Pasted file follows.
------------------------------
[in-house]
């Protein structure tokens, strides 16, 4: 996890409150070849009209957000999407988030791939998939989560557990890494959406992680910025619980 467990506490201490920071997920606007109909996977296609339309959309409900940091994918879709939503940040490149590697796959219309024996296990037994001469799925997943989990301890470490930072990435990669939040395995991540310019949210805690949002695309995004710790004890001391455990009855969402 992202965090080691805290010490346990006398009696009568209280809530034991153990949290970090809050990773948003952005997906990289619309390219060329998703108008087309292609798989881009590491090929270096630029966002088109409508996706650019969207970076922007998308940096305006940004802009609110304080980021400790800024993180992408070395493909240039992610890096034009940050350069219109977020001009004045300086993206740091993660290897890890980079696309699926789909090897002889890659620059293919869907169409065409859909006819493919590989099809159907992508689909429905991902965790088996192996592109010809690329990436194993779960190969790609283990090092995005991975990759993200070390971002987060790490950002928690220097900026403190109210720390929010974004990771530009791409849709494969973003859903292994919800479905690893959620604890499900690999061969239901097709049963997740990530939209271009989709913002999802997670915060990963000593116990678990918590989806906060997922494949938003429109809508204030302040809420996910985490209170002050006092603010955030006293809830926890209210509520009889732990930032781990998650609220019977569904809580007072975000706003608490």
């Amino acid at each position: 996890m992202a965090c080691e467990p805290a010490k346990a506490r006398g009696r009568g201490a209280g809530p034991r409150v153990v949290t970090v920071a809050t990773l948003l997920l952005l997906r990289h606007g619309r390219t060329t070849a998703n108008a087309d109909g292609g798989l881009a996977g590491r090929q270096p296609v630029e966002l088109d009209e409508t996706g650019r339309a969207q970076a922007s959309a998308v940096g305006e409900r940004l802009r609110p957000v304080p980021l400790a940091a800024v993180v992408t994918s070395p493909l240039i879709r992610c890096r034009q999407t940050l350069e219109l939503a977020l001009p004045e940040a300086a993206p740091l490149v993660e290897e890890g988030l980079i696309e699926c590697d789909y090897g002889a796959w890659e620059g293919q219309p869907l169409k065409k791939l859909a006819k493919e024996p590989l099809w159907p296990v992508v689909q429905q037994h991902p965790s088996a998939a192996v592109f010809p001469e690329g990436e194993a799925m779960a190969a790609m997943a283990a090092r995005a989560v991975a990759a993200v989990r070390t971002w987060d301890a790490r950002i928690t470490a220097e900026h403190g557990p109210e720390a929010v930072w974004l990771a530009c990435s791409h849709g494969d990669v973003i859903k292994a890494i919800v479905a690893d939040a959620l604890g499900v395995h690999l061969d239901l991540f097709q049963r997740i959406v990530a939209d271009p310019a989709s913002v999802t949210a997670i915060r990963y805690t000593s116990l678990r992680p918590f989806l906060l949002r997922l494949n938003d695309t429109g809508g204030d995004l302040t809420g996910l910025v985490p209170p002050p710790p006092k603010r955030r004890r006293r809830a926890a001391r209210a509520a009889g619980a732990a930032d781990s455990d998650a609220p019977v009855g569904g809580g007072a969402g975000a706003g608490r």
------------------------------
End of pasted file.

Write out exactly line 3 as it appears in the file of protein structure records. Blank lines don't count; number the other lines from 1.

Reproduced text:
């Amino acid at each position: 996890m992202a965090c080691e467990p805290a010490k346990a506490r006398g009696r009568g201490a209280g809530p034991r409150v153990v949290t970090v920071a809050t990773l948003l997920l952005l997906r990289h606007g619309r390219t060329t070849a998703n108008a087309d109909g292609g798989l881009a996977g590491r090929q270096p296609v630029e966002l088109d009209e409508t996706g650019r339309a969207q970076a922007s959309a998308v940096g305006e409900r940004l802009r609110p957000v304080p980021l400790a940091a800024v993180v992408t994918s070395p493909l240039i879709r992610c890096r034009q999407t940050l350069e219109l939503a977020l001009p004045e940040a300086a993206p740091l490149v993660e290897e890890g988030l980079i696309e699926c590697d789909y090897g002889a796959w890659e620059g293919q219309p869907l169409k065409k791939l859909a006819k493919e024996p590989l099809w159907p296990v992508v689909q429905q037994h991902p965790s088996a998939a192996v592109f010809p001469e690329g990436e194993a799925m779960a190969a790609m997943a283990a090092r995005a989560v991975a990759a993200v989990r070390t971002w987060d301890a790490r950002i928690t470490a220097e900026h403190g557990p109210e720390a929010v930072w974004l990771a530009c990435s791409h849709g494969d990669v973003i859903k292994a890494i919800v479905a690893d939040a959620l604890g499900v395995h690999l061969d239901l991540f097709q049963r997740i959406v990530a939209d271009p310019a989709s913002v999802t949210a997670i915060r990963y805690t000593s116990l678990r992680p918590f989806l906060l949002r997922l494949n938003d695309t429109g809508g204030d995004l302040t809420g996910l910025v985490p209170p002050p710790p006092k603010r955030r004890r006293r809830a926890a001391r209210a509520a009889g619980a732990a930032d781990s455990d998650a609220p019977v009855g569904g809580g007072a969402g975000a706003g608490r």